US 4558469 A
A fashion trim article for the protection and decoration of corners of cloth such as collars and ties comprises an angled enclosure formed and stamped from a sheet and having a front plate with bent-up and -over side sections and a back plate spaced from the front plate for receiving therebetween the cloth corner.
The back plate has outwardly bent parallel bearing wall sections with opposite bores receiving the bearing pins of a pivotable retaining flap provided with a tab projecting into the opening defined between the bearing wall sections for engaging the cloth material introduced into the space between the front and back plates. The tab on the retaining flap not only engages the material to retain the material but also moves the material further into the trim member when the flap is closed.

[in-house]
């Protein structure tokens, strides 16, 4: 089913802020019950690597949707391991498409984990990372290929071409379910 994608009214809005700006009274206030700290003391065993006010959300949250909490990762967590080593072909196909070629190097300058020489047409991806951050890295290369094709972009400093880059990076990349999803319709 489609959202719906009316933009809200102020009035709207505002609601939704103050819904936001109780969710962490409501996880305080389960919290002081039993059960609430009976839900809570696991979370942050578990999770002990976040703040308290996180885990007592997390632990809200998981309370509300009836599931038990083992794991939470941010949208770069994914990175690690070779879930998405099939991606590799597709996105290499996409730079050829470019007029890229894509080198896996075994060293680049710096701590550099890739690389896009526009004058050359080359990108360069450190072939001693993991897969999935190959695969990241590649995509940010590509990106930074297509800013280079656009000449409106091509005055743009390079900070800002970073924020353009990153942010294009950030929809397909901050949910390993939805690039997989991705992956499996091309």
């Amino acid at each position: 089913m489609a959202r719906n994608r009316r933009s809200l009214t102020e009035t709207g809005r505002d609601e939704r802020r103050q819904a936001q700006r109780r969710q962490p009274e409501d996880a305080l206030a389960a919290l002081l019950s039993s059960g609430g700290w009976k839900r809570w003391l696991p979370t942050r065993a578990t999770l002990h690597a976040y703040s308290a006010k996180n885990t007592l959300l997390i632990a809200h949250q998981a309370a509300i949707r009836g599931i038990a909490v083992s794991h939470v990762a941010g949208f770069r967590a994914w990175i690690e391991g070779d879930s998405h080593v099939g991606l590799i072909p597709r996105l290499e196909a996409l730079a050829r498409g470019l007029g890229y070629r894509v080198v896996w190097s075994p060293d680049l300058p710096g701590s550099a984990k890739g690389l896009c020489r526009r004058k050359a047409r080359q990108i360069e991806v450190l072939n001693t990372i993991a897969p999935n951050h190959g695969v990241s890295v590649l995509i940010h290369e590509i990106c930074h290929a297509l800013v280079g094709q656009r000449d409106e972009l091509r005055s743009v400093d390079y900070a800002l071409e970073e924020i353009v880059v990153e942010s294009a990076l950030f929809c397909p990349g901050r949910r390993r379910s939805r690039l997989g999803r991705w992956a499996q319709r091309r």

1. A fashion trim article for the protection and decoration of corner areas of cloth such as collars of jackets and shirts, said trim article consisting of an enclosure comprising a front plate and back plate sections arranged spaced from the front plate by side walls, said front and back plate sections and said side walls being formed from stamped metal bent up and over to form said side walls and said back plate sections, said back plate sections having portions bent outwardly so as to provide an opening therebetween and to form opposite parallel bearing walls projecting from said back wall sections, said bearing walls having axially aligned bores formed therein, and a retaining flap having bearing pins pivotally supported in said bores of said bearing walls, said retaining flap having an operating lever and a tab projecting inwardly into said opening in said back plate sections between said bearing walls for engaging therein cloth material introduced between said front plate and back plate sections.